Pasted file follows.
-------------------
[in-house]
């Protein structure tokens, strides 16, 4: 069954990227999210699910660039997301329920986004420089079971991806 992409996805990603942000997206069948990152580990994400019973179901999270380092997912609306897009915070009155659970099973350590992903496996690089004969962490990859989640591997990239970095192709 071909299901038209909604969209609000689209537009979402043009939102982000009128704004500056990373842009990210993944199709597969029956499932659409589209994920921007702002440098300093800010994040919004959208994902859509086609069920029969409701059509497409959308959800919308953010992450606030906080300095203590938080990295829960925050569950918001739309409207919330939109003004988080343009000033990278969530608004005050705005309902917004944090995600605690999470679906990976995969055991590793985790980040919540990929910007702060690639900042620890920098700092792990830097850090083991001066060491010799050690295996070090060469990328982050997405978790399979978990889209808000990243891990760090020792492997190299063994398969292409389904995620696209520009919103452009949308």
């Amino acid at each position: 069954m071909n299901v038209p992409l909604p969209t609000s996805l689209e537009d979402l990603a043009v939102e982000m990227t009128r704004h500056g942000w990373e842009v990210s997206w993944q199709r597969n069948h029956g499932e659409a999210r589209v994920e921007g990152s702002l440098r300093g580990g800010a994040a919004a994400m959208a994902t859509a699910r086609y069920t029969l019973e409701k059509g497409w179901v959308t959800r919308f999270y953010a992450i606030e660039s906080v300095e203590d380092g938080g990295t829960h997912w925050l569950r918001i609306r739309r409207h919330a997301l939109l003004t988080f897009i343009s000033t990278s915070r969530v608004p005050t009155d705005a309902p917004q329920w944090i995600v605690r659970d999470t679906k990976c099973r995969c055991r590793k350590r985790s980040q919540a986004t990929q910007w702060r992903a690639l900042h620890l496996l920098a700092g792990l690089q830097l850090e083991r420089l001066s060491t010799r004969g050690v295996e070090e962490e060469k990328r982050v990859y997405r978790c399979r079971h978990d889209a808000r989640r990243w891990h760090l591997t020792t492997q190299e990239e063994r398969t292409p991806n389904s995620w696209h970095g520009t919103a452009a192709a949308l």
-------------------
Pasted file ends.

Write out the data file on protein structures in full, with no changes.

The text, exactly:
[in-house]
């Protein structure tokens, strides 16, 4: 069954990227999210699910660039997301329920986004420089079971991806 992409996805990603942000997206069948990152580990994400019973179901999270380092997912609306897009915070009155659970099973350590992903496996690089004969962490990859989640591997990239970095192709 071909299901038209909604969209609000689209537009979402043009939102982000009128704004500056990373842009990210993944199709597969029956499932659409589209994920921007702002440098300093800010994040919004959208994902859509086609069920029969409701059509497409959308959800919308953010992450606030906080300095203590938080990295829960925050569950918001739309409207919330939109003004988080343009000033990278969530608004005050705005309902917004944090995600605690999470679906990976995969055991590793985790980040919540990929910007702060690639900042620890920098700092792990830097850090083991001066060491010799050690295996070090060469990328982050997405978790399979978990889209808000990243891990760090020792492997190299063994398969292409389904995620696209520009919103452009949308």
């Amino acid at each position: 069954m071909n299901v038209p992409l909604p969209t609000s996805l689209e537009d979402l990603a043009v939102e982000m990227t009128r704004h500056g942000w990373e842009v990210s997206w993944q199709r597969n069948h029956g499932e659409a999210r589209v994920e921007g990152s702002l440098r300093g580990g800010a994040a919004a994400m959208a994902t859509a699910r086609y069920t029969l019973e409701k059509g497409w179901v959308t959800r919308f999270y953010a992450i606030e660039s906080v300095e203590d380092g938080g990295t829960h997912w925050l569950r918001i609306r739309r409207h919330a997301l939109l003004t988080f897009i343009s000033t990278s915070r969530v608004p005050t009155d705005a309902p917004q329920w944090i995600v605690r659970d999470t679906k990976c099973r995969c055991r590793k350590r985790s980040q919540a986004t990929q910007w702060r992903a690639l900042h620890l496996l920098a700092g792990l690089q830097l850090e083991r420089l001066s060491t010799r004969g050690v295996e070090e962490e060469k990328r982050v990859y997405r978790c399979r079971h978990d889209a808000r989640r990243w891990h760090l591997t020792t492997q190299e990239e063994r398969t292409p991806n389904s995620w696209h970095g520009t919103a452009a192709a949308l």